The price of vegetables will skyrocket as the cost of living crisis deepens, with some even doubling as everyday items become less affordable for Brits.
Cucumbers, now around 60p, could soar to over £1 next year as energy prices for vegetable growers continue to rise.
The news comes as Tesco’s boss said the supermarket had taken extra security precautions over shoplifting.
Tesco chairman John Allan, 74, warned that huge price hikes could lead to more theft by “desperate people” who can’t afford groceries.
Speaking to Times Radio, he said: “I think shoplifting is a problem and getting the police to take action and respond to cases… that’s a problem in all retail.
“I don’t sympathize with shoplifters, but I can understand that desperate people take desperate measures – sometimes when they’re literally out of money.”
The price of pickles could double for shoppers from 60p to over £1 as the cost of everyday items soars
Tesco chairman John Allan, 74, told Times Radio there was “concern” about an increase in shoplifting by “desperate people” affected by the cost of living crisis (pictured on the BBC in February).
“We provide increased security in the stores most affected by shoplifting, but we only do so selectively.”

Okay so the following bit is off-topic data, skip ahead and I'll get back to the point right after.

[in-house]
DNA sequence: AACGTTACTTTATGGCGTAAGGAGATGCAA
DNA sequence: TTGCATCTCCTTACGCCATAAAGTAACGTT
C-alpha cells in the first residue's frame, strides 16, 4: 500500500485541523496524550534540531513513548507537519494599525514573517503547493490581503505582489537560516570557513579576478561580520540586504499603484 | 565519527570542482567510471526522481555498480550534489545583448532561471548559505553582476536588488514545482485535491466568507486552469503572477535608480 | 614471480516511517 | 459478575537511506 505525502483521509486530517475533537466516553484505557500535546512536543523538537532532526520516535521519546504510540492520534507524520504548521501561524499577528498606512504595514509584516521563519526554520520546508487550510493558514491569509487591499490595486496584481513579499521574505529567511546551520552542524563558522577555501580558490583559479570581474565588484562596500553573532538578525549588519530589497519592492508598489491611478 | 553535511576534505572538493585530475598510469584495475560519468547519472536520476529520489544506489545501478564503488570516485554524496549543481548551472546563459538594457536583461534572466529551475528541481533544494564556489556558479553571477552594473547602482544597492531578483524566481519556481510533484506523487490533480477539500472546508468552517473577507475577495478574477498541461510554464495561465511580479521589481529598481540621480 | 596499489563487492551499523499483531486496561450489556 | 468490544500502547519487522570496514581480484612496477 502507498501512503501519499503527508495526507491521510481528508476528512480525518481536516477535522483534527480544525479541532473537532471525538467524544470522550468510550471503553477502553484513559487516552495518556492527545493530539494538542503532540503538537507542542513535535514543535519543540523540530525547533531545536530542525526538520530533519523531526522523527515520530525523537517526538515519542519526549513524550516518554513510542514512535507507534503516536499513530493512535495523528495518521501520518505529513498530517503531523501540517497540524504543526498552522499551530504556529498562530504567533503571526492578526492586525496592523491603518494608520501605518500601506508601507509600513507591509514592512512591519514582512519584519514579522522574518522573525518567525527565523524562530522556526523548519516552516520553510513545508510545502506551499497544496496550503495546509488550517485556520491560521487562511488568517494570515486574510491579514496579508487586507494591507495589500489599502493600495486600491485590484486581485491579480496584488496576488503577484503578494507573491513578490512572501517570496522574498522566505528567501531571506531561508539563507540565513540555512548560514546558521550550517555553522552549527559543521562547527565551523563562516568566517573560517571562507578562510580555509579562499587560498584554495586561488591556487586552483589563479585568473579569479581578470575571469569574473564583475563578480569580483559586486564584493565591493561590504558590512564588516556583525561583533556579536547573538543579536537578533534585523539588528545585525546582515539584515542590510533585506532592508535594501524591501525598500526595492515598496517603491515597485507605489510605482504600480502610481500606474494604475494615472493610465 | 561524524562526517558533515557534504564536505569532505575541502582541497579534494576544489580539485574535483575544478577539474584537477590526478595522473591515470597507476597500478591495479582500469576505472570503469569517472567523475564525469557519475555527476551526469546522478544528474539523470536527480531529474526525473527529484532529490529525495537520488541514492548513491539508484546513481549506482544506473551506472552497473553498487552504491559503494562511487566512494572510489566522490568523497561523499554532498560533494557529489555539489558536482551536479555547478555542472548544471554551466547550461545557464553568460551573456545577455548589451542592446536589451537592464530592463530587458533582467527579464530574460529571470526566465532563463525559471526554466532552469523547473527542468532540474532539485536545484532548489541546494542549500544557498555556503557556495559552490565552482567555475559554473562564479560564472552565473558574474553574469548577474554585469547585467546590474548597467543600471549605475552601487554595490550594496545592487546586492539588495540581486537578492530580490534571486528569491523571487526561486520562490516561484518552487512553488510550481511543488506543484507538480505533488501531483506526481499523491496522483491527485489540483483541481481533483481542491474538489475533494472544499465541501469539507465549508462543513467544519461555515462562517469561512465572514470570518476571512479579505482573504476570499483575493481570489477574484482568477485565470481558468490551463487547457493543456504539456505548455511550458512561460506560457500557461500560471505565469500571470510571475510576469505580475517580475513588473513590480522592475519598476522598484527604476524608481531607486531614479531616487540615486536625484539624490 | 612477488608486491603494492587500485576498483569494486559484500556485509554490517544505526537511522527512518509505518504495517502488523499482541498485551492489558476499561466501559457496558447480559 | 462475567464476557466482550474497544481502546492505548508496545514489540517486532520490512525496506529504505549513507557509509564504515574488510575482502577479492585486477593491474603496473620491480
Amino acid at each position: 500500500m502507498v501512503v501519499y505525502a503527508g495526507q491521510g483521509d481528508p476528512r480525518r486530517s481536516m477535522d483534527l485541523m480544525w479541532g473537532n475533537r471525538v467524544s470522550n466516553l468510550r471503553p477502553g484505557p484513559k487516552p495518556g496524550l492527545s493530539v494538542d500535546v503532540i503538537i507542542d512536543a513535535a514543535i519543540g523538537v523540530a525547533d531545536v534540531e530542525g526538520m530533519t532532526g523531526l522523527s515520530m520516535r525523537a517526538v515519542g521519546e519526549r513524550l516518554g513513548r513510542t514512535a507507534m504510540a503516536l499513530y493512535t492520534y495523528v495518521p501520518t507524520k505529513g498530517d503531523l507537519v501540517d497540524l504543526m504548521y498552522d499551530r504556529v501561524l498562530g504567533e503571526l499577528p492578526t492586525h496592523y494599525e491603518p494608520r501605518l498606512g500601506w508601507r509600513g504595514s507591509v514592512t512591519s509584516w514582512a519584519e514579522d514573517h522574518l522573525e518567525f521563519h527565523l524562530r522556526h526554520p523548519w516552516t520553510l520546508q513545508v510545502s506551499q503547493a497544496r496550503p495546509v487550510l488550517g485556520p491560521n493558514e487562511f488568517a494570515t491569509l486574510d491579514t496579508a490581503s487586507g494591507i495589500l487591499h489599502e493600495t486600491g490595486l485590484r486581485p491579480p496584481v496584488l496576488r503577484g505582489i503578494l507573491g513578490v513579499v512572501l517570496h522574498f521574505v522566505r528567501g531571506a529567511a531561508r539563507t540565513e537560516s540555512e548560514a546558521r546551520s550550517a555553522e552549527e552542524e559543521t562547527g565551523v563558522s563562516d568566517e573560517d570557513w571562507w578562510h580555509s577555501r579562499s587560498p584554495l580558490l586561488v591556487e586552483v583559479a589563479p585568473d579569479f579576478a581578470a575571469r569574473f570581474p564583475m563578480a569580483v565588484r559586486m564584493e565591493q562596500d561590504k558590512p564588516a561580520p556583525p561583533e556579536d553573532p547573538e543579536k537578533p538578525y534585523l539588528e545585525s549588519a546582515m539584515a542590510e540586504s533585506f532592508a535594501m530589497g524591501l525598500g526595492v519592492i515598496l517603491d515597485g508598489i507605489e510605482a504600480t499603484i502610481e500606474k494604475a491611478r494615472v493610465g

Mr Allan added he was concerned about the impact of the financial crisis on the UK’s high streets.
He said: “I worry about high streets where smaller businesses are being pushed beyond what they can handle.
“So I think emptying our high street is a real risk over the next year or two as smaller businesses and other retailers have to close and/or go out of business.”
The rising cost of vegetables is the latest strain on shoppers’ wallets as once-cheap goods become more expensive.
Cucumber growers have expressed fears about the cost of living crisis, as soaring gas and electricity costs make production more expensive and losses are passed on to consumers.
There are around 45 cucumber growers in the UK, mainly in the Lea Valley north of London.
The cost of growing the vegetable is particularly high as cucumbers need to be constantly stored at 18ºC and require heaters during winter and at night.
Although long considered a British staple, cucumbers originated in India and are energy-intensive to store at the right temperature.
The price of the huge energy bill required to do this has skyrocketed.
The cost of a gas boiler – a unit of measure for gas – has risen from 50p five years ago to £7.30 for cucumber growers.
According to the Department for Environment, Food and Rural Affairs, the UK imported 169,200 tonnes of cucumbers last year, triple the amount produced domestically.
Ian Bedford of the Cucumber Growers’ Association said growers are deeply concerned about the UK’s cost of living crisis.
He said: “Prices need to go above £1 for growers to make a living. Farmers are afraid of next year. The predictions [for gas prices] are crazy.’
Rising energy costs for growers make going to the vegetable aisle more expensive than ever